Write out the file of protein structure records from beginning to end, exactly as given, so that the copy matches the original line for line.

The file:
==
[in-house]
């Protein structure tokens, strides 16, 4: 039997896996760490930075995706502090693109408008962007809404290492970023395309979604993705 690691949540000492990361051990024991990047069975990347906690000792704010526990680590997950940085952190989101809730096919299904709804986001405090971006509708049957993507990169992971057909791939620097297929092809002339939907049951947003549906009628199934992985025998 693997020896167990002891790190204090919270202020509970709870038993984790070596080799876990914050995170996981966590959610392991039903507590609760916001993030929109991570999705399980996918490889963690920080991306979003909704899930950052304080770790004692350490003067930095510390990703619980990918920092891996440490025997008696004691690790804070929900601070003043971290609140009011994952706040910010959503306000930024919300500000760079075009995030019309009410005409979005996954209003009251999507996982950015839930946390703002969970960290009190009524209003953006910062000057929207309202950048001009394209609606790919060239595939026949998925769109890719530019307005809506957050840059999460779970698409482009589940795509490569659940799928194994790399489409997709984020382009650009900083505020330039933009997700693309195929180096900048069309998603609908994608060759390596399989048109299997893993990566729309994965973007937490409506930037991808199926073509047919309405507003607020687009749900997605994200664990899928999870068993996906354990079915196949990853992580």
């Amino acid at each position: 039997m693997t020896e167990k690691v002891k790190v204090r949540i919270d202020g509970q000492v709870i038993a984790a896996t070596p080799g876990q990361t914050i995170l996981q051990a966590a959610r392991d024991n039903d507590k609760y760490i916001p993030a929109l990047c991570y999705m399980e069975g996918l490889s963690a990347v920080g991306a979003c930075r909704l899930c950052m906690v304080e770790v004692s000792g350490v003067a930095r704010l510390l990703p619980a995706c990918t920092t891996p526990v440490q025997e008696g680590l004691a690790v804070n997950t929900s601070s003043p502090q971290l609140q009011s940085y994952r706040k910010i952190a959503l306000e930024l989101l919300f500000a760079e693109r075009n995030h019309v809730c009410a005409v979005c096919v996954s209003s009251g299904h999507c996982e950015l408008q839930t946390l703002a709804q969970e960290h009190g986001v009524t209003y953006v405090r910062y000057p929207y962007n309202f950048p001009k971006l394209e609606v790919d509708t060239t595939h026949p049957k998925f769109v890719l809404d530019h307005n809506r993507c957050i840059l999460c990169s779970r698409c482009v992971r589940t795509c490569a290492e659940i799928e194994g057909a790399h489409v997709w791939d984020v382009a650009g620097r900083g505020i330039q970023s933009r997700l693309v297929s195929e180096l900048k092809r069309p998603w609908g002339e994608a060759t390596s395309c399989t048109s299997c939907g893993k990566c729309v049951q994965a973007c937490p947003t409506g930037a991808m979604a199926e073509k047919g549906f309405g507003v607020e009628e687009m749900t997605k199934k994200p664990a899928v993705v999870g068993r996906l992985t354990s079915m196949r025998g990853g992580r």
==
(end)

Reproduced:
[in-house]
């Protein structure tokens, strides 16, 4: 039997896996760490930075995706502090693109408008962007809404290492970023395309979604993705 690691949540000492990361051990024991990047069975990347906690000792704010526990680590997950940085952190989101809730096919299904709804986001405090971006509708049957993507990169992971057909791939620097297929092809002339939907049951947003549906009628199934992985025998 693997020896167990002891790190204090919270202020509970709870038993984790070596080799876990914050995170996981966590959610392991039903507590609760916001993030929109991570999705399980996918490889963690920080991306979003909704899930950052304080770790004692350490003067930095510390990703619980990918920092891996440490025997008696004691690790804070929900601070003043971290609140009011994952706040910010959503306000930024919300500000760079075009995030019309009410005409979005996954209003009251999507996982950015839930946390703002969970960290009190009524209003953006910062000057929207309202950048001009394209609606790919060239595939026949998925769109890719530019307005809506957050840059999460779970698409482009589940795509490569659940799928194994790399489409997709984020382009650009900083505020330039933009997700693309195929180096900048069309998603609908994608060759390596399989048109299997893993990566729309994965973007937490409506930037991808199926073509047919309405507003607020687009749900997605994200664990899928999870068993996906354990079915196949990853992580």
């Amino acid at each position: 039997m693997t020896e167990k690691v002891k790190v204090r949540i919270d202020g509970q000492v709870i038993a984790a896996t070596p080799g876990q990361t914050i995170l996981q051990a966590a959610r392991d024991n039903d507590k609760y760490i916001p993030a929109l990047c991570y999705m399980e069975g996918l490889s963690a990347v920080g991306a979003c930075r909704l899930c950052m906690v304080e770790v004692s000792g350490v003067a930095r704010l510390l990703p619980a995706c990918t920092t891996p526990v440490q025997e008696g680590l004691a690790v804070n997950t929900s601070s003043p502090q971290l609140q009011s940085y994952r706040k910010i952190a959503l306000e930024l989101l919300f500000a760079e693109r075009n995030h019309v809730c009410a005409v979005c096919v996954s209003s009251g299904h999507c996982e950015l408008q839930t946390l703002a709804q969970e960290h009190g986001v009524t209003y953006v405090r910062y000057p929207y962007n309202f950048p001009k971006l394209e609606v790919d509708t060239t595939h026949p049957k998925f769109v890719l809404d530019h307005n809506r993507c957050i840059l999460c990169s779970r698409c482009v992971r589940t795509c490569a290492e659940i799928e194994g057909a790399h489409v997709w791939d984020v382009a650009g620097r900083g505020i330039q970023s933009r997700l693309v297929s195929e180096l900048k092809r069309p998603w609908g002339e994608a060759t390596s395309c399989t048109s299997c939907g893993k990566c729309v049951q994965a973007c937490p947003t409506g930037a991808m979604a199926e073509k047919g549906f309405g507003v607020e009628e687009m749900t997605k199934k994200p664990a899928v993705v999870g068993r996906l992985t354990s079915m196949r025998g990853g992580r």